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Digital innovations must serve the energy transition of an increasingly green Africa

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Faced with climate change, carbon neutrality has become a central issue for the future of our planet. 28 countries around the world have already officially committed to achieving carbon neutrality. In Africa, awareness of environmental issues coupled with the growing demand for electricity is pushing decision-makers to put in place public policies favorable to energy transition. This awareness is vital not only for the development of African economies, but also for the well-being of its populations.

The ecological transition must mobilize all our societies

The last European elections in 2019 showed the explosion of the green vote among 18-24 year olds, according to Harris Interactive. This ecological push is spreading in Africa, and must be included in the political agenda of each state. This was the subject of our Africa Green ICT seminar on green energy, where we shared with international experts our expertise in technological innovations to help the world’s major economies to effectively achieve carbon neutrality. Photovoltaics will play a key role in energy transformation by becoming the main source of energy. On the consumer side, electricity will gradually replace traditional consumption of fossil fuels. We expect that the use of renewable energies will exceed that of oil in 2050, and that the proportion will drop from 20% in 2017 to 49% in 2050. Indeed, the energy transition requires the mobilization of all actors, including the digital sector. . The private and public sectors must share their expertise to jointly establish effective strategies for a green future. Governments, infrastructure providers, regulators and civil society each have their roles to play.

Digital technology enables intelligent management of energy production and consumption

Digital technology and the technological innovations that accompany it hold the promise of sustainable and connected cities where energy consumption and production are optimal and responsible. Smart cities operate thanks to digital solutions interconnected by broadband and allow intelligent management of energy consumption. Photovoltaic panels make it possible to harness solar energy, which is abundant on the continent. These innovations, powered by artificial intelligence, are proof that digital technology is already playing a major role in the transition to renewable energies, a role that will grow in the future. To do this, we need to accelerate investment in infrastructure. Not only will these strategies bridge the energy gap in Africa, but they will ultimately benefit all socio-economic sectors of the continent. This requires strong and proactive public policies. Dialogue between digital players and public decision-makers is therefore essential because the skills of each are complementary. I am convinced that the digital revolution underway in Africa converges perfectly with sustainable development and the production of renewable energy. This is the direction in which we are working at Huawei, with the development of Huawei FusionSolar, for example. Several solutions have already been installed in Africa, such as Rural Solar Power and Smart Micro Grids, which use solar energy for even more connectivity!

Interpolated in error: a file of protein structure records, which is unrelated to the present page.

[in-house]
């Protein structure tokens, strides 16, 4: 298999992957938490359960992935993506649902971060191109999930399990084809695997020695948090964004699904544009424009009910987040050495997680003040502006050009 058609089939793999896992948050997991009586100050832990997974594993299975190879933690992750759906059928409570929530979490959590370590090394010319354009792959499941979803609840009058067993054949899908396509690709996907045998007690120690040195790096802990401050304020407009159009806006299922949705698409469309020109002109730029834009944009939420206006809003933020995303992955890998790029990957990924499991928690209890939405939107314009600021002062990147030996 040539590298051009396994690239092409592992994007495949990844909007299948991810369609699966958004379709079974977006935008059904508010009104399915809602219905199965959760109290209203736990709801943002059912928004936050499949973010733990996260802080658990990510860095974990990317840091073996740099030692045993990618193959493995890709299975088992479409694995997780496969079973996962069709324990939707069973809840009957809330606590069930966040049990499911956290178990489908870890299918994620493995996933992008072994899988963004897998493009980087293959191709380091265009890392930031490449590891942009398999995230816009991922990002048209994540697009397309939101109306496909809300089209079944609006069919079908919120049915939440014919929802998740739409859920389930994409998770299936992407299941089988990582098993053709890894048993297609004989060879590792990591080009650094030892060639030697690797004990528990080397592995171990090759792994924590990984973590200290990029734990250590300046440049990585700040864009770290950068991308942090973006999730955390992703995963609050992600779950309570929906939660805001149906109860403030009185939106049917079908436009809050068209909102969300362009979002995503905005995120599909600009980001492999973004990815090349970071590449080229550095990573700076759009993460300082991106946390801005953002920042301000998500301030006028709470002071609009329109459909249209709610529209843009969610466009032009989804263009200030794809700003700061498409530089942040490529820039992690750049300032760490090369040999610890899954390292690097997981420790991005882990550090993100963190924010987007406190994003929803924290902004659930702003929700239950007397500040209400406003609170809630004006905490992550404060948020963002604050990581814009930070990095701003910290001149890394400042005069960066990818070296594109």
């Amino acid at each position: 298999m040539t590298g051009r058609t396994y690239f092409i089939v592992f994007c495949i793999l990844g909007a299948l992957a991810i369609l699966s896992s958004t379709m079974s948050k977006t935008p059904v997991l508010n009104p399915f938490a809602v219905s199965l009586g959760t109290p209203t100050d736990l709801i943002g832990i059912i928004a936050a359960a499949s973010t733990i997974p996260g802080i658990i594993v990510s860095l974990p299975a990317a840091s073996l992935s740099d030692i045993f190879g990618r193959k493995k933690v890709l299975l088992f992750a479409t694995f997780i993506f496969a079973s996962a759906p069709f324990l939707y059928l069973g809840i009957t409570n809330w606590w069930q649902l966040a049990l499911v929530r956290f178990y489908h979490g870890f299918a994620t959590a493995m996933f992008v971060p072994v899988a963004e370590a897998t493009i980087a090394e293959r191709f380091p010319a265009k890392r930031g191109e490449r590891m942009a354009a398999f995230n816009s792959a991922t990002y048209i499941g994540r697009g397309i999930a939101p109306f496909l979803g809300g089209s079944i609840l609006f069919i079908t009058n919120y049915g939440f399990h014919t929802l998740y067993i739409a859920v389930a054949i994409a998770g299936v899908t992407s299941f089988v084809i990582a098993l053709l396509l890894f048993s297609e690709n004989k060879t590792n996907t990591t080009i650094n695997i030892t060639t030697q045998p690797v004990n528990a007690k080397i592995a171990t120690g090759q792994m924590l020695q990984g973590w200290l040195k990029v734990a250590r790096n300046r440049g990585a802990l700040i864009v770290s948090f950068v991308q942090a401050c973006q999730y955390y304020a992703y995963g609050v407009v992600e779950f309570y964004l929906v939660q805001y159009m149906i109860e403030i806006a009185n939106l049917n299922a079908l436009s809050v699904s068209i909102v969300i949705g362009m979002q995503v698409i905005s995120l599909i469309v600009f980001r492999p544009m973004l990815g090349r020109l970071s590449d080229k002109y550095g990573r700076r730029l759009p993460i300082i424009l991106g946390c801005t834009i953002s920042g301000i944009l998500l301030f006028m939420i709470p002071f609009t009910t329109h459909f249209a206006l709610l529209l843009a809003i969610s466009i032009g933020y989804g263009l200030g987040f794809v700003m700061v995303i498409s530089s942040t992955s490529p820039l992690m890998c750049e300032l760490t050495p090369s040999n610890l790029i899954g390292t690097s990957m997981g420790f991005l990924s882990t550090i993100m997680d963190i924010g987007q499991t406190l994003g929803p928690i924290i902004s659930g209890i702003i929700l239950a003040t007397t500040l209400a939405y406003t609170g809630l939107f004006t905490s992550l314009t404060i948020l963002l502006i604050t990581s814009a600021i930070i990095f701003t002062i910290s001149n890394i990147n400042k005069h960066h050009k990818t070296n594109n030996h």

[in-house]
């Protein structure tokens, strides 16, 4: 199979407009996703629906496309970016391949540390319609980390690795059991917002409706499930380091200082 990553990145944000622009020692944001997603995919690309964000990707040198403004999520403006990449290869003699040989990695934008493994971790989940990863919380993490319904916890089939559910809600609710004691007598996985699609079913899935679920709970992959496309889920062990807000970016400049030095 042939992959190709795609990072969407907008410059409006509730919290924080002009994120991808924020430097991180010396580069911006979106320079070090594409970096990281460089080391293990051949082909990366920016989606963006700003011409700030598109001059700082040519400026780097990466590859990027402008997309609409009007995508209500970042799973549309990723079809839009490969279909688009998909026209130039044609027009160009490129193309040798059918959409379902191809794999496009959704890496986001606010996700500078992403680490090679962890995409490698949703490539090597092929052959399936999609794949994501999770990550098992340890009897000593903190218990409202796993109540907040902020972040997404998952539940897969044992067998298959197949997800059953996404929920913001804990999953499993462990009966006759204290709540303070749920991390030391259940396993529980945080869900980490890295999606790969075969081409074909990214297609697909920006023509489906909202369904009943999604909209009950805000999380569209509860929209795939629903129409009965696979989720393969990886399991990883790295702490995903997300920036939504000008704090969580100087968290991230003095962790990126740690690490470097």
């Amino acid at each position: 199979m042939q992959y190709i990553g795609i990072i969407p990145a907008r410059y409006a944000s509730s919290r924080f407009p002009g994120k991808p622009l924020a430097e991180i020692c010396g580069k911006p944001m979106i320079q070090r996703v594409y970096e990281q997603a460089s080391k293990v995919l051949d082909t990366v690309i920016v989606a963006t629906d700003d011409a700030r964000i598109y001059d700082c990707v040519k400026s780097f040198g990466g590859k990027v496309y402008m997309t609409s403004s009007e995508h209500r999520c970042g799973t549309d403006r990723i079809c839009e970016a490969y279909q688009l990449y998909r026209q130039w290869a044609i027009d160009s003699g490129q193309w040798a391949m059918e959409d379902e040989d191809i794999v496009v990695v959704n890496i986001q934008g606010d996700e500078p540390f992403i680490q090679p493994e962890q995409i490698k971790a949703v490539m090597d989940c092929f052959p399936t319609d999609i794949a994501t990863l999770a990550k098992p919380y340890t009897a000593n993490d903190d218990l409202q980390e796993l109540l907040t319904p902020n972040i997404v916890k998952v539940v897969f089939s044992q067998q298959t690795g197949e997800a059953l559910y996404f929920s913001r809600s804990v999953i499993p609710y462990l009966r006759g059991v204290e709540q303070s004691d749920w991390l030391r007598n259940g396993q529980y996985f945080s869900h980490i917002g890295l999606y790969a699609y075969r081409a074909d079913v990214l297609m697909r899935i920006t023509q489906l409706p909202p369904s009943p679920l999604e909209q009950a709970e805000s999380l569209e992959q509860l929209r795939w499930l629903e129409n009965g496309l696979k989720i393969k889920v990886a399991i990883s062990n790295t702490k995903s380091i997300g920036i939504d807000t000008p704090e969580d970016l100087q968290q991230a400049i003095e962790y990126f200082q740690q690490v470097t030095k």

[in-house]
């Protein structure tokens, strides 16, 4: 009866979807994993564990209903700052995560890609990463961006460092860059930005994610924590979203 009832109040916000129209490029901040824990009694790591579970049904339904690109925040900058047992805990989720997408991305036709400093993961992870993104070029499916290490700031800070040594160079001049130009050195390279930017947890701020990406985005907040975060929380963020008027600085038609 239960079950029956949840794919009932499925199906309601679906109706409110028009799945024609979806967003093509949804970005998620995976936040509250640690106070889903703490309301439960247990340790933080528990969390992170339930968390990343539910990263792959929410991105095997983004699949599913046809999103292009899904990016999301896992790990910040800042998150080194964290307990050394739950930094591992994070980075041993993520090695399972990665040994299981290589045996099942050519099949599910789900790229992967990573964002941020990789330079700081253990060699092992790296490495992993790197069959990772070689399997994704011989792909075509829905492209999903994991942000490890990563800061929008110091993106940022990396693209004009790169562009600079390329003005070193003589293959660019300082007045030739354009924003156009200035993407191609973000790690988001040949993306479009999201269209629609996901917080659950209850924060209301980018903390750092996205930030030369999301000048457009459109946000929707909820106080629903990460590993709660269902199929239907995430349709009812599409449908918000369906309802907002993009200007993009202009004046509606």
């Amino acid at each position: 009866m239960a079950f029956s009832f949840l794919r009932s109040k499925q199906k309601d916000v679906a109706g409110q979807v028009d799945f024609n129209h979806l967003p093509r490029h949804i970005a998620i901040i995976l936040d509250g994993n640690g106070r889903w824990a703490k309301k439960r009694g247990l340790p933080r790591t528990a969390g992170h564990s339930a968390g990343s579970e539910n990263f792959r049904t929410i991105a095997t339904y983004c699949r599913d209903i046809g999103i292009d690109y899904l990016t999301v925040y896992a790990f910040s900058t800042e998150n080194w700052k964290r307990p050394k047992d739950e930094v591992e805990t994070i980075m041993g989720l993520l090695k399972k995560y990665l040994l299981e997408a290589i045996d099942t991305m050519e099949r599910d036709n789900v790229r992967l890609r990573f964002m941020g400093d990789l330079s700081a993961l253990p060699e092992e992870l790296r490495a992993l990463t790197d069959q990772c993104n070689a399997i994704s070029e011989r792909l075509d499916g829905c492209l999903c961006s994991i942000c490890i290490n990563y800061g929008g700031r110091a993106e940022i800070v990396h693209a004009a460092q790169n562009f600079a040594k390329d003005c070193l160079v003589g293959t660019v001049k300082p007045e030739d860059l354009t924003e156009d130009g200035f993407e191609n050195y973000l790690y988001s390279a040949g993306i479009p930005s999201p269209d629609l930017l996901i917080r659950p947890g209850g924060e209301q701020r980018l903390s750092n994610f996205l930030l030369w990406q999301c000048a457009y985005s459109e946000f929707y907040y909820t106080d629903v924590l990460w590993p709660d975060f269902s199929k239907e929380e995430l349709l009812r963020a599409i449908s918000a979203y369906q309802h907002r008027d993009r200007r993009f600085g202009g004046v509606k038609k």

By Philippe Wang,

Executive Vice President of Huawei North Africa


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